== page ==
The website watchdog GovTrack Insider estimates that nearly 7,000 bills are introduced into Congress each year. Ideas for these legislative actions can come from Congressional members, lobbyists, state legislatures, constituents, legislative counsel, or executive agencies; each bill ranges in scope, focus and applicability. Many are debated, several considered and only a small percentage are passed while others are left by the wayside never to come to fruition. Among these thousands of bills, many will have a direct impact on one or more segments of the composites industry. Here, we have compiled a sampling of bills that when passed or renewed will impact your business:

Transportation Reauthorization Bill

One of the House Transportation & Infrastructure Committee’s highest priorities in the current 112th Congress is to enact a fiscally responsible long-term surface transportation law that authorizes funding and sets policy for the federal highway, transit, and highway safety programs. This new bill would also include policy reforms for rail and maritime transportation. If passed, the bill would provide $230 billion over six years from the Highway Trust Fund.

Because Congress will not support a gas tax increase but will run out of funds if it simply extends the expired law, the Committee’s new proposal does not raise taxes. Instead, this proposal reforms surface transportation programs by consolidating or eliminating approximately 70 programs that are duplicative or do not serve a federal purpose. States will be permitted the flexibility to identify and address their most critical infrastructure needs. A multi-year bill that stabilizes the Highway Trust Fund is seen as the responsible approach to investing in the nation’s transportation infrastructure and providing the essential stability for states to plan major projects.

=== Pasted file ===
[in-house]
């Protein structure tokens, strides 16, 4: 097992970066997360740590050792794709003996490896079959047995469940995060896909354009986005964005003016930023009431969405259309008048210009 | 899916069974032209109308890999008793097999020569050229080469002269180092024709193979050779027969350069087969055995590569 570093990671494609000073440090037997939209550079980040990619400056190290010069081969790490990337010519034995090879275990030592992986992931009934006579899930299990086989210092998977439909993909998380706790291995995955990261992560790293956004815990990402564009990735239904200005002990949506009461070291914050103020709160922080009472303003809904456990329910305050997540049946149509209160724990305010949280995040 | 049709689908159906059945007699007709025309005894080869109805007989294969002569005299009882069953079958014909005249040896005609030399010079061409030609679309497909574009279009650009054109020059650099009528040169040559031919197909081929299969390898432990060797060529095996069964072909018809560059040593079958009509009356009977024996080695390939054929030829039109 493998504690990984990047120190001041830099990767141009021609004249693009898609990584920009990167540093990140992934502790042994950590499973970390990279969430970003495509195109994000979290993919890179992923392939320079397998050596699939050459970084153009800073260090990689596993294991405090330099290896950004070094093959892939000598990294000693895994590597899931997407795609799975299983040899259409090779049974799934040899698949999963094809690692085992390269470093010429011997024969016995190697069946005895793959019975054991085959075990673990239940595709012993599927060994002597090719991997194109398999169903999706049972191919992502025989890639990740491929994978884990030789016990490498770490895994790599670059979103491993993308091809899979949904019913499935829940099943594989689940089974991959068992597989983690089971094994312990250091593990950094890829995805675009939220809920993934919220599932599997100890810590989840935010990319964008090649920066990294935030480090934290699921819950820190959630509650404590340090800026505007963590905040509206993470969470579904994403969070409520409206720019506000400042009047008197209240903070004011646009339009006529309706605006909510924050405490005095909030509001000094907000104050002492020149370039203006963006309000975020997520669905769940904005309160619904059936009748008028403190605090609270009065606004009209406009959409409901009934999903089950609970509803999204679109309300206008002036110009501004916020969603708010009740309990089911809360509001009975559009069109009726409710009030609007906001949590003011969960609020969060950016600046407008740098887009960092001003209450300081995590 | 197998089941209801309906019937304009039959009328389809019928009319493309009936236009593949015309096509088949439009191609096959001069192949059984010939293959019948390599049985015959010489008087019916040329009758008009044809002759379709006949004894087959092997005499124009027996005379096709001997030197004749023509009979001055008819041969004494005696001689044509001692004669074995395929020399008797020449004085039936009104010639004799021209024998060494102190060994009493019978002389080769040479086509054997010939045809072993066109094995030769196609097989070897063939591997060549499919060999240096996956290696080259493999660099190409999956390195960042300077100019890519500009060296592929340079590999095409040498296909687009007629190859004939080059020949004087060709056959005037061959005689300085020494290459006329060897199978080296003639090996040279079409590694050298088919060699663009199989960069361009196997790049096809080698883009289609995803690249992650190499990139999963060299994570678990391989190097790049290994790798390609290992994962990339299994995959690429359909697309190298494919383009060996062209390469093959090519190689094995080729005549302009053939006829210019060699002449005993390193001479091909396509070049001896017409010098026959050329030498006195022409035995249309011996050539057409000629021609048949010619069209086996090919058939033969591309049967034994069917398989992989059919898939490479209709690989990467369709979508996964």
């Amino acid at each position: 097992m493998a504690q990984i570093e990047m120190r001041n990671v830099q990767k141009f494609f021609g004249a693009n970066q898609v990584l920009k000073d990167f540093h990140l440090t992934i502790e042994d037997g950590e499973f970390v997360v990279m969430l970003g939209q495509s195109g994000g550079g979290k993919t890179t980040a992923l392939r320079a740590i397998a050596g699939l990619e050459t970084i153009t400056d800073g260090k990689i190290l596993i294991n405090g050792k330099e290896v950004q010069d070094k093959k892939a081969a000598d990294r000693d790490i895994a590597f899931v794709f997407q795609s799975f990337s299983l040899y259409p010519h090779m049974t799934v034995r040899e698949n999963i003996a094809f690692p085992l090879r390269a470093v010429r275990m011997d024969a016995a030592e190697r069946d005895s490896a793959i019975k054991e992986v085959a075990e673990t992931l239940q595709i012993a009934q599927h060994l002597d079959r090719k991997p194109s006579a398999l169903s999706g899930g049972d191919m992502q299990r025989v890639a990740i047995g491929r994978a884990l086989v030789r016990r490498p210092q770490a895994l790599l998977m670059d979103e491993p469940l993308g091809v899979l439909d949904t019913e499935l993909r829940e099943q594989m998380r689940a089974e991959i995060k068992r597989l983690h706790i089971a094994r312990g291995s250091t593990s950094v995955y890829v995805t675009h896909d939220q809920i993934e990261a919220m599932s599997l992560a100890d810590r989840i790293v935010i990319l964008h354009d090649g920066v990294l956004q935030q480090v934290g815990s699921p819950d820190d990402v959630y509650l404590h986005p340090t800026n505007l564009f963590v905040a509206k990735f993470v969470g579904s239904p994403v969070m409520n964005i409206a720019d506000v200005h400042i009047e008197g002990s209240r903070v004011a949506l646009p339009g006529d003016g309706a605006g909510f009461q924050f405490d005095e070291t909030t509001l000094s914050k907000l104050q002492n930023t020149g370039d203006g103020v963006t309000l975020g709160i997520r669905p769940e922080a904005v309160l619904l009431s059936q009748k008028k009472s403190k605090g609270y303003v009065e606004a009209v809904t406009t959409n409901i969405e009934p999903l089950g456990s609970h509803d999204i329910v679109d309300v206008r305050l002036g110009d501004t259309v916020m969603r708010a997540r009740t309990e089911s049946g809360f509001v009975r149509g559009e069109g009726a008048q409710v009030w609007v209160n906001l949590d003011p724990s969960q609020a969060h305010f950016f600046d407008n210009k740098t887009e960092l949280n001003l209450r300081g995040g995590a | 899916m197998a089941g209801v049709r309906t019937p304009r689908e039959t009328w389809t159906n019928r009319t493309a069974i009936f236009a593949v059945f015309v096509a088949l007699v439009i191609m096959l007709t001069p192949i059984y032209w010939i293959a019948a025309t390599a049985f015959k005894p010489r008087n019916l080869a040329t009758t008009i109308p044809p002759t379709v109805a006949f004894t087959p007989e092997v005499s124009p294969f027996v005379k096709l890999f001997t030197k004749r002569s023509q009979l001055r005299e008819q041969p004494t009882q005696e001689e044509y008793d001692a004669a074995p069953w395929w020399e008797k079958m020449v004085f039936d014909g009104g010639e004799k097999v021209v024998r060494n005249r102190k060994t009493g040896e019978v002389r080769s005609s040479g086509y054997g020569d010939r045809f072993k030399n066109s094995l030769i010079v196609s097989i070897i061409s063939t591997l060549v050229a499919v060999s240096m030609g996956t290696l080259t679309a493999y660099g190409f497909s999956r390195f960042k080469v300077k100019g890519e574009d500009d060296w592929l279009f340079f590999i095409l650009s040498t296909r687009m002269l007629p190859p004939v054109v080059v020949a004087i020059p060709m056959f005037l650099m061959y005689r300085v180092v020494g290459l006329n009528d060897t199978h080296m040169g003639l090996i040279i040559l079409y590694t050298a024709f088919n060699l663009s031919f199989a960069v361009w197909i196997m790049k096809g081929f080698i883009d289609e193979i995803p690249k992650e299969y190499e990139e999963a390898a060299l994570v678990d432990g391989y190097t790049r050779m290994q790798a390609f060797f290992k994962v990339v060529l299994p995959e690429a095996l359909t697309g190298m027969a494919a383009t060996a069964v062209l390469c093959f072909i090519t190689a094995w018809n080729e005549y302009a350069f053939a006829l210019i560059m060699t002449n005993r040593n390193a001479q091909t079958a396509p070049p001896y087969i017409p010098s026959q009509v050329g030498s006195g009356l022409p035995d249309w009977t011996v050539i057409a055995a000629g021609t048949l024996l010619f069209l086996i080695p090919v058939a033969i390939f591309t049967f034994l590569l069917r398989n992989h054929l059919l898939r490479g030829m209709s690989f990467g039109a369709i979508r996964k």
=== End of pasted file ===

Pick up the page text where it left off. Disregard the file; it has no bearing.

The impact this bill will have on the composite industry depends on whether or not Congress will include Senator David Vitter’s (R-LA) proposed amendment to incorporate life-cycle cost analysis. “The transportation bill amendment is one of the reasons we went to the Hill for the October Fly-In,” says American Composites Manufacturers Association’s (ACMA) Composite Growth Initiative Director John Busel. “We wanted to support Senator Vitter’s proposed amendment and create an equal playing field for composite materials.” Life-cycle cost analysis gives composite materials an advantage by lowering the cost of the installation over its lifetime compared to other materials that are cheaper initial investments but deteriorate overtime. There are still a number of unknown factors that are currently delaying the bill, such as determining the duration of the bill and how it will be funded. The future of the bill relies on Congressional action to create a sustainable funding structure for surface transportation law. For more information, visit http://republicans.transportation.house.gov.